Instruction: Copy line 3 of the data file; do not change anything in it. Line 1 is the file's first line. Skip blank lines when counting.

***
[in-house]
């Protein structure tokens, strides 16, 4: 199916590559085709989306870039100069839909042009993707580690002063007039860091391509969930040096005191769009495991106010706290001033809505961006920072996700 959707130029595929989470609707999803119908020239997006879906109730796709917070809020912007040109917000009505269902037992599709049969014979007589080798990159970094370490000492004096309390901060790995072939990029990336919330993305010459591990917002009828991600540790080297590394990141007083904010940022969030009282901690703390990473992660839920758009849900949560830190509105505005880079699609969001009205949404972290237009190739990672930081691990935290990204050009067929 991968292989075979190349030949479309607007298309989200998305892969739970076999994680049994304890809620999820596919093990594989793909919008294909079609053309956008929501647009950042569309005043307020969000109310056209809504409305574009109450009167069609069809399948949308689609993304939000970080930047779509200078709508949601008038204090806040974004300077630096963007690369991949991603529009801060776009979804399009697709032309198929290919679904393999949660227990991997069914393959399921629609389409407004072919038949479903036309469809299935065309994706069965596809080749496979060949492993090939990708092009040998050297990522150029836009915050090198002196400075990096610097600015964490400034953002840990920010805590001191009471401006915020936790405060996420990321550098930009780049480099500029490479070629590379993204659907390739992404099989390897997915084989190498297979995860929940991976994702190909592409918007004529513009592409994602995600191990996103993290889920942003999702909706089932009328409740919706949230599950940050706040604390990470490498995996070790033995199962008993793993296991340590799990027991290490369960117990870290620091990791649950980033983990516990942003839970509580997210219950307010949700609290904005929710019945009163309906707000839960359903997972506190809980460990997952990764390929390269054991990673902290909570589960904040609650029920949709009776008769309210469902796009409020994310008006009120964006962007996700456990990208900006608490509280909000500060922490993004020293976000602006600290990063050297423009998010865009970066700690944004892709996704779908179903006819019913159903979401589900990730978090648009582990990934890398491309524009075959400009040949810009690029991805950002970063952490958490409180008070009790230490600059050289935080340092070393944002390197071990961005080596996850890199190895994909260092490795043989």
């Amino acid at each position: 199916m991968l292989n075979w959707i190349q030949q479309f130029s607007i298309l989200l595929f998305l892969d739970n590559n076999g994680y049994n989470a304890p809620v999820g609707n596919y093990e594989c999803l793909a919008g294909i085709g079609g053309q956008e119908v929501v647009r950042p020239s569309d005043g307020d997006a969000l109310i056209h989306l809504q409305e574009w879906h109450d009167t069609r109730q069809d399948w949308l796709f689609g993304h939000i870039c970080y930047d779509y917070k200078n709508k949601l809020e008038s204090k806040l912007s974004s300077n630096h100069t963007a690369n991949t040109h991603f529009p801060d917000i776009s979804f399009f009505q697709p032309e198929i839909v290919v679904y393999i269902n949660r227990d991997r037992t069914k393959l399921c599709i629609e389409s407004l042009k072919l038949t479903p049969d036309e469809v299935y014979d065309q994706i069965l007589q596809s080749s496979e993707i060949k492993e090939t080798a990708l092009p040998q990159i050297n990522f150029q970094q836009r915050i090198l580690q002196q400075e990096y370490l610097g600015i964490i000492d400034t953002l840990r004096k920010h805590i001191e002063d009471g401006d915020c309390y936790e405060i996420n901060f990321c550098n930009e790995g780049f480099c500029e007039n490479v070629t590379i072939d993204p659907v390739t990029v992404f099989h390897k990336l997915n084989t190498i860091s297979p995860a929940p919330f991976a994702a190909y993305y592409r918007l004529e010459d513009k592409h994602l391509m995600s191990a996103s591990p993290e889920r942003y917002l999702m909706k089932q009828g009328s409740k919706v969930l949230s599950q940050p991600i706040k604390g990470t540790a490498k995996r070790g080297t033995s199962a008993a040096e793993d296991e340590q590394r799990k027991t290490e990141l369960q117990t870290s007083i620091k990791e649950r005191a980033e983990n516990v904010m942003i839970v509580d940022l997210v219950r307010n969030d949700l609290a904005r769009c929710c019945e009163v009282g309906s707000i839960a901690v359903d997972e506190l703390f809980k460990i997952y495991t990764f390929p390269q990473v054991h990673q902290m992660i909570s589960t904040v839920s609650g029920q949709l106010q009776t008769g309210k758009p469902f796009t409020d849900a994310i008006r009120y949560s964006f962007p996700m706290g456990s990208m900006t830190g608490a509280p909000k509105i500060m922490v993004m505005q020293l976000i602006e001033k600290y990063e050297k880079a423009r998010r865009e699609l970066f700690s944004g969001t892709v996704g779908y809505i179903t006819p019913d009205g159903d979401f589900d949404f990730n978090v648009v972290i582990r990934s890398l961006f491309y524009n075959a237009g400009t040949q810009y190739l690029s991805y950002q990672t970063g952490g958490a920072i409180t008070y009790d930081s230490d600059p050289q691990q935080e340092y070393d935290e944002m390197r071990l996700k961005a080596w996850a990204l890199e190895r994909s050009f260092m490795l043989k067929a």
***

């Amino acid at each position: 199916m991968l292989n075979w959707i190349q030949q479309f130029s607007i298309l989200l595929f998305l892969d739970n590559n076999g994680y049994n989470a304890p809620v999820g609707n596919y093990e594989c999803l793909a919008g294909i085709g079609g053309q956008e119908v929501v647009r950042p020239s569309d005043g307020d997006a969000l109310i056209h989306l809504q409305e574009w879906h109450d009167t069609r109730q069809d399948w949308l796709f689609g993304h939000i870039c970080y930047d779509y917070k200078n709508k949601l809020e008038s204090k806040l912007s974004s300077n630096h100069t963007a690369n991949t040109h991603f529009p801060d917000i776009s979804f399009f009505q697709p032309e198929i839909v290919v679904y393999i269902n949660r227990d991997r037992t069914k393959l399921c599709i629609e389409s407004l042009k072919l038949t479903p049969d036309e469809v299935y014979d065309q994706i069965l007589q596809s080749s496979e993707i060949k492993e090939t080798a990708l092009p040998q990159i050297n990522f150029q970094q836009r915050i090198l580690q002196q400075e990096y370490l610097g600015i964490i000492d400034t953002l840990r004096k920010h805590i001191e002063d009471g401006d915020c309390y936790e405060i996420n901060f990321c550098n930009e790995g780049f480099c500029e007039n490479v070629t590379i072939d993204p659907v390739t990029v992404f099989h390897k990336l997915n084989t190498i860091s297979p995860a929940p919330f991976a994702a190909y993305y592409r918007l004529e010459d513009k592409h994602l391509m995600s191990a996103s591990p993290e889920r942003y917002l999702m909706k089932q009828g009328s409740k919706v969930l949230s599950q940050p991600i706040k604390g990470t540790a490498k995996r070790g080297t033995s199962a008993a040096e793993d296991e340590q590394r799990k027991t290490e990141l369960q117990t870290s007083i620091k990791e649950r005191a980033e983990n516990v904010m942003i839970v509580d940022l997210v219950r307010n969030d949700l609290a904005r769009c929710c019945e009163v009282g309906s707000i839960a901690v359903d997972e506190l703390f809980k460990i997952y495991t990764f390929p390269q990473v054991h990673q902290m992660i909570s589960t904040v839920s609650g029920q949709l106010q009776t008769g309210k758009p469902f796009t409020d849900a994310i008006r009120y949560s964006f962007p996700m706290g456990s990208m900006t830190g608490a509280p909000k509105i500060m922490v993004m505005q020293l976000i602006e001033k600290y990063e050297k880079a423009r998010r865009e699609l970066f700690s944004g969001t892709v996704g779908y809505i179903t006819p019913d009205g159903d979401f589900d949404f990730n978090v648009v972290i582990r990934s890398l961006f491309y524009n075959a237009g400009t040949q810009y190739l690029s991805y950002q990672t970063g952490g958490a920072i409180t008070y009790d930081s230490d600059p050289q691990q935080e340092y070393d935290e944002m390197r071990l996700k961005a080596w996850a990204l890199e190895r994909s050009f260092m490795l043989k067929a």